Dr Grünwald highlighted other first-line options that have also been reported. In IMmotion 151, a Phase 3 study, the combination of atezolizumab and bevacizumab (178 individuals) was compared with sunitinib (184 individuals) in treatment-naive patients with PD-L1+, advanced RCC. Median PFS was 11.2 months for the combination of atezolizumab and bevacizumab, and 7.7 months for sunitinib (HR, 0.74; P = .02). Although OS was not mature, HR for OS was 0.68 (95% confidence interval [CI], 0.46–1.00).9
In another study, cabozantinib (79 individuals), a VEGFR, MET, and AXL inhibitor, was compared with sunitinib (78 individuals) as first-line option in patients with poor- or intermediate-risk advanced RCC. With a HR of 0.66, cabozantinib was associated with a 34% reduction in the risk for progression or death (P = .012).9
Dr Grünwald called attention to an alert that Keynote 426 was positive for the combination of pembrolizumab and axitinib. Merck, the makers of the program death 1 (PD 1) inhibitor, pembrolizumab, sent out a press release the day prior to the JAVELIN Renal 101 presentation that suggested the combination of its checkpoint inhibitor, pembrolizumab, with axitinib significantly improved both PFS and overall survival (OS).10 However, no data from this study were released, and data for Keynote 426 will be presented at an upcoming medical meeting.
Given these emerging data, how can the combination of avelumab and axitinib be integrated in a treatment algorithm for advanced RCC? The combination of nivolumab and ipilimumab delivers clinically relevant OS benefit; therefore, this combination should remain the standard of care for intermediate- or poor-risk advanced RCC, Dr Grünwald concluded. Given that the combination of avelumab and axitinib outperforms sunitinib, there is a niche for this combination in favorable-risk advanced RCC, where single-agent TKIs are currently used, Dr Grünwald concluded.
Disclosure: The authors listed various pharmaceutical companies as supporters. For a full list of disclosures, please review the presentation materials.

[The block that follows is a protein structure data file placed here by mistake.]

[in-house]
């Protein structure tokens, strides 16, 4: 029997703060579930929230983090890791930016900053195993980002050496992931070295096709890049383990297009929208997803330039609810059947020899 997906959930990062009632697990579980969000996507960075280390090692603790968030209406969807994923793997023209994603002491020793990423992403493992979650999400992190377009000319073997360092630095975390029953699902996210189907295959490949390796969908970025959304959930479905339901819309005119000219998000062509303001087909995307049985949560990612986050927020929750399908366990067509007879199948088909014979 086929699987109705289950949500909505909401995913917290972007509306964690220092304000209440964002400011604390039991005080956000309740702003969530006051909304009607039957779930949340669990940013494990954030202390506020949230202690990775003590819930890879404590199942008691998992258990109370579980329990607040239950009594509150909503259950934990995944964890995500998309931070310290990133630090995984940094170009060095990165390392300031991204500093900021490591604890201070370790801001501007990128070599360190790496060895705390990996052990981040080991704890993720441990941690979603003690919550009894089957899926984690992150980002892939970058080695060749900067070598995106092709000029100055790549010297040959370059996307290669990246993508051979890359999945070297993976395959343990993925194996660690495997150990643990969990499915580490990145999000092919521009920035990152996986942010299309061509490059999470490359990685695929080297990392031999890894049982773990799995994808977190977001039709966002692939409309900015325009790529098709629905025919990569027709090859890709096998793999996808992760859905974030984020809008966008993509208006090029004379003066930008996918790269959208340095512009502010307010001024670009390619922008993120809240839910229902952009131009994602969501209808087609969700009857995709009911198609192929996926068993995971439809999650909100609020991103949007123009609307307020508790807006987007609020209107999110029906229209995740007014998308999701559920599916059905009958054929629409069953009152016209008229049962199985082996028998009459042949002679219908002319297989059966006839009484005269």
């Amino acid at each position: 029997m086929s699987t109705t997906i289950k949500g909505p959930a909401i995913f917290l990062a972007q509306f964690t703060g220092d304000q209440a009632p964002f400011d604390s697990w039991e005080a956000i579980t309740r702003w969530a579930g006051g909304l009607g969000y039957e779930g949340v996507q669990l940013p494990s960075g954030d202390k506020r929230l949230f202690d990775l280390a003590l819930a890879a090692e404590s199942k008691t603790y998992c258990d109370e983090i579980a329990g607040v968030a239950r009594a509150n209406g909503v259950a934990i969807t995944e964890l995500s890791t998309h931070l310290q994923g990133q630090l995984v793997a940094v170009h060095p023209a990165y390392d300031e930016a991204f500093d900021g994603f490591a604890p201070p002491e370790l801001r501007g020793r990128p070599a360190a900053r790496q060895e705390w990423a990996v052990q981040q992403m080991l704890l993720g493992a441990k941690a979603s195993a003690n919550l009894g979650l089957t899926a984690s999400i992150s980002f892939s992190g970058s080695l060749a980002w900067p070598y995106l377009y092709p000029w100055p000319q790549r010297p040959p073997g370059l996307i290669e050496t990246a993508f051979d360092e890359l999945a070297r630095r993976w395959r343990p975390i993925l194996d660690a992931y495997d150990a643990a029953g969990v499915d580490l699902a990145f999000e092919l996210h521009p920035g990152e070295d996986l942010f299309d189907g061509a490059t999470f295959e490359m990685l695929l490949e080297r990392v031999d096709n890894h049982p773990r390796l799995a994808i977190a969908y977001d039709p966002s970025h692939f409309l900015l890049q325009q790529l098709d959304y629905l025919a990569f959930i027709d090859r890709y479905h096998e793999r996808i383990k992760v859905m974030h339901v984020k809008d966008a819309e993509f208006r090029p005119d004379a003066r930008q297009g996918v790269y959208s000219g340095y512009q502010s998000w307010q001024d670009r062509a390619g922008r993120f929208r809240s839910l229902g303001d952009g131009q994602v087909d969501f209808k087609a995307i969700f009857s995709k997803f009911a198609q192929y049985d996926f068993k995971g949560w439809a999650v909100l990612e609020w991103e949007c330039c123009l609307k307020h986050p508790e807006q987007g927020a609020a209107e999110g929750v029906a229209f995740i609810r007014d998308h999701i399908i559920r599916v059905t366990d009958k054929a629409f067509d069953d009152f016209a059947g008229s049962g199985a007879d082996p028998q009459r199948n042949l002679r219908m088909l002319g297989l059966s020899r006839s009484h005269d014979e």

- Motzer RJ, Penkov K, Haanen J, et al. JAVELIN Renal 101: a randomized, phase III study of avelumab + axitinib vs sunitinib as first-line treatment of advanced renal cell carcinoma (aRCC). Presented at: ESMO 2018 Congress; Munich, Germany: October 19-22, 2018. LBA-06.
- Roland CL, Lynn KD, Toombs JE, et al. Cytokine levels correlate with immune cell infiltration after anti-VEGF therapy in preclinical mouse models of breast cancer. PLoS One. 2009;4(11):e7669.
- Yasuda S, Sho M, Yamato I, et al. Simultaneous blockade of programmed death 1 and vascular endothelial growth factor receptor 2 (VEGFR2) induces synergistic anti-tumour effect in vivo. Clin Exp Immunol. 2013;172(3):500-506.
- Choueiri TK, Larkin J, Oya M, et al. Preliminary results for avelumab plus axitinib as first-line therapy in patients with advanced clear-cell renal-cell carcinoma (JAVELIN Renal 100): an open-label, dose-finding and dose-expansion, phase 1b trial. Lancet Oncol. 2018;19(4):451-460.
- The National Comprehensive Cancer Network. Kidney Cancer. Available at www.nccn.org. Accessed November 11, 2018.
- Escudier B, Porta C, Schmidinger M, et al. Renal cell carcinoma: ESMO Clinical Practice Guidelines for diagnosis, treatment and follow up. Ann Oncol. 2016;27(suppl5):v58-v68.
- US Food and Drug Administration. FDA approves nivolumab plus ipilimumab combination for intermediate or poor-risk advanced renal cell carcinoma. https://www.fda.gov/Drugs/InformationOnDrugs/ApprovedDrugs/ucm604685.htm. Published April 16, 2018. Accessed November 11, 2018.
- Robert JM, Powles T, Atkins MB, et al. IMmotion151: a randomized phase III study of atezolizumab plus bevacizumab vs sunitinib in untreated metastatic renal cell carcinoma (mRCC). J Clin Oncol. 2018;36(6):578.
- Choueiri TK, Halabi S, Sanford BL, et al. Cabozantinib versus sunitinib as initial targeted therapy for patients with metastatic renal cell carcinoma of poor or intermediate risk: the Alliance A031203 CABOSUN trial. J Clin Oncol. 2017;35(6):591-597.
- Merck. Merck’s Keytruda® (pembrolizumab) in combination with Pfizer’s Inlyta® (axitinib) significantly improved overall survival (OS) and progression-free survival (PFS) as first-line therapy for advanced or metastatic renal cell carcinoma [press release]. https://www.mrknewsroom.com/news-release/oncology-newsroom/mercks-keytruda-pembrolizumab-combination-pfizers-inlyta-axitinib-sig. Published October 18, 2018. Accessed November 11, 2018.